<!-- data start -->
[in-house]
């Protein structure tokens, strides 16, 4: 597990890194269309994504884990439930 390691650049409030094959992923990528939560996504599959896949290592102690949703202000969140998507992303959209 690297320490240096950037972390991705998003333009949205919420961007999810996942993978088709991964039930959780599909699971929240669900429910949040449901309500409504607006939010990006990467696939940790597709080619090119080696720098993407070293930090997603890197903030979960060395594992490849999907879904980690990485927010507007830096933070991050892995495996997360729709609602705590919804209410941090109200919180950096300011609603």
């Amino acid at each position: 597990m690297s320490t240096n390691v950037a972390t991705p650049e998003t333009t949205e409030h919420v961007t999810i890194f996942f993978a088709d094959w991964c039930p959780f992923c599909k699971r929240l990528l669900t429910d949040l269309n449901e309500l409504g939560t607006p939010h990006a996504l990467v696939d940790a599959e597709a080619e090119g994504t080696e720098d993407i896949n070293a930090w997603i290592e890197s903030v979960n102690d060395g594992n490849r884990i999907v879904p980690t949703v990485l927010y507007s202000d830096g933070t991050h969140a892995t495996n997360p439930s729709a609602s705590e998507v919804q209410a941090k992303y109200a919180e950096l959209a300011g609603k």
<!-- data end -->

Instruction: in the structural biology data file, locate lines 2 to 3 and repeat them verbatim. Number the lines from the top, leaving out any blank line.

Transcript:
């Protein structure tokens, strides 16, 4: 597990890194269309994504884990439930 390691650049409030094959992923990528939560996504599959896949290592102690949703202000969140998507992303959209 690297320490240096950037972390991705998003333009949205919420961007999810996942993978088709991964039930959780599909699971929240669900429910949040449901309500409504607006939010990006990467696939940790597709080619090119080696720098993407070293930090997603890197903030979960060395594992490849999907879904980690990485927010507007830096933070991050892995495996997360729709609602705590919804209410941090109200919180950096300011609603």
């Amino acid at each position: 597990m690297s320490t240096n390691v950037a972390t991705p650049e998003t333009t949205e409030h919420v961007t999810i890194f996942f993978a088709d094959w991964c039930p959780f992923c599909k699971r929240l990528l669900t429910d949040l269309n449901e309500l409504g939560t607006p939010h990006a996504l990467v696939d940790a599959e597709a080619e090119g994504t080696e720098d993407i896949n070293a930090w997603i290592e890197s903030v979960n102690d060395g594992n490849r884990i999907v879904p980690t949703v990485l927010y507007s202000d830096g933070t991050h969140a892995t495996n997360p439930s729709a609602s705590e998507v919804q209410a941090k992303y109200a919180e950096l959209a300011g609603k």